How to create, analyze and optimize Dynamic Search Ads
Learn how to analyze the performance of Dynamic Search Ads, control ad copy and optimize for quality conversions.
Automation poses a risk to job security in nearly every industry. As PPC marketers, algorithm-based tools have changed the face of our job.
While we once spent our workday performing keyword research, writing ad copy and adjusting bids, Google’s machine learning automates tasks for easier account management. But don’t worry, we’re not going to be replaced by robots any time soon!
A set-it-and-forget-it approach to automation will drain your budget and flood your website with unqualified traffic. A human must partner with machine learning to make this automation successful and guide the algorithms in the right direction.
This is especially true for Dynamic Search Ads (DSAs).
Why dynamic search ads are important
DSAs crawl your website (or certain pages) for keywords – no keyword research is required!
The system dynamically serves relevant landing pages and writes headlines for the ad. From ecommerce to B2B, Dynamic Search Ads are important in any account for three reasons.
Find new keywords
15% of Google searches have never been searched before. When performing keyword research with the Keyword Planner Tool, many keywords won’t appear because they haven’t been entered into the Google search bar yet or the search volume is low.
Queries are becoming more long-tail and unique. Your current keyword set may not capture terms in how users are searching for them.
No keyword research or ad copywriting is required for Dynamic Search Ads (except for the description lines). Google automates these tasks for you.
If messaging changes on your website or a new landing page launches, ad messaging will update, allowing you to focus more time on strategy, analysis and other account optimizations.
Dynamic Search Ads scour your website and test URLs that wouldn’t normally be leveraged as landing pages. You might be surprised to find that a topic, theme, or page that doesn’t typically get promoted converts well.
Analyzing performance data on various pages can tell you what content, formats or page layouts are resonating and/or converting best.
Getting started with Dynamic Search Ads
Begin the DSA process by reviewing your entire website and casting a wide net. Options for dynamic ad targets include:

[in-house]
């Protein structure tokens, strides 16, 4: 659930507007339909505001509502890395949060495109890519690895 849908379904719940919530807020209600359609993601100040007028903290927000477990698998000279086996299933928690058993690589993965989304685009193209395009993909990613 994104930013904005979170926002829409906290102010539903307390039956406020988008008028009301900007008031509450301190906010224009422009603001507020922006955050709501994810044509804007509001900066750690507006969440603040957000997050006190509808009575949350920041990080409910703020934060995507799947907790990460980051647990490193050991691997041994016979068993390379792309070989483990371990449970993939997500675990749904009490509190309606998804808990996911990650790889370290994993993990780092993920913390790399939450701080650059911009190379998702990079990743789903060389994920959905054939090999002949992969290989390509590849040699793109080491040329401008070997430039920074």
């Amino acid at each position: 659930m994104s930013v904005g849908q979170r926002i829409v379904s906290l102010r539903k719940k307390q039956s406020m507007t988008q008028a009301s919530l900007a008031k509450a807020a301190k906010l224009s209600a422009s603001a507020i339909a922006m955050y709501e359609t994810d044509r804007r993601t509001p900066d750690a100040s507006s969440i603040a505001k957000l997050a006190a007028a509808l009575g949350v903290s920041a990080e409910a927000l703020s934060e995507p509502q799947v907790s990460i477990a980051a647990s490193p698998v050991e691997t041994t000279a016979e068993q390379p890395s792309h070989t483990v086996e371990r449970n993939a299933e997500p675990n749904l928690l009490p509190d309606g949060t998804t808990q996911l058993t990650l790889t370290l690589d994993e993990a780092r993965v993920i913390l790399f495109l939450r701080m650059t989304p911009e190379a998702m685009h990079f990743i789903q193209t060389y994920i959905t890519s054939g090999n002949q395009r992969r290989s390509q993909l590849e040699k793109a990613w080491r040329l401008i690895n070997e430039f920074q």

- Categories recommended for your website include multiple pages with a specific theme, such as product pages, blog topics, etc.
- Specific webpages based on URL, category, page title or page content logic that you select.
- All webpages target your entire site.
Exclude obvious sections such as career pages, investor pages and topics that marketing dollars shouldn’t focus on. Giving the system more pages to crawl speeds up the learning process, providing you with more insights to drive optimizations sooner.
Analyzing the performance of Dynamic Search Ads
Looking at your search term report, if search terms are converting well, ensure that these keywords get bid on all the time by adding them to an existing non-DSA campaign.
Choosing to leave the term in the DSA campaign is fine, but the regular campaign can help control ad copy and bidding.
After you have initial learnings from analyzing your top-performing keywords and landing pages, create ad groups that put similar pages together by theme, topic, product or solution.
In this way, your analysis can go deeper into what’s converting best, and you can eventually pause underperforming ad groups. If ad groups have differing goals, place them in separate campaigns.
Controlling ad copy
Lack of control over ad copy can be concerning for any brand, but there are actions we can take to steer the reigns a bit.
Take a look at the search terms report that falls under Dynamic ad targets. This important report shows the search term an ad showed for, the headlines used in ad copy and the landing page served.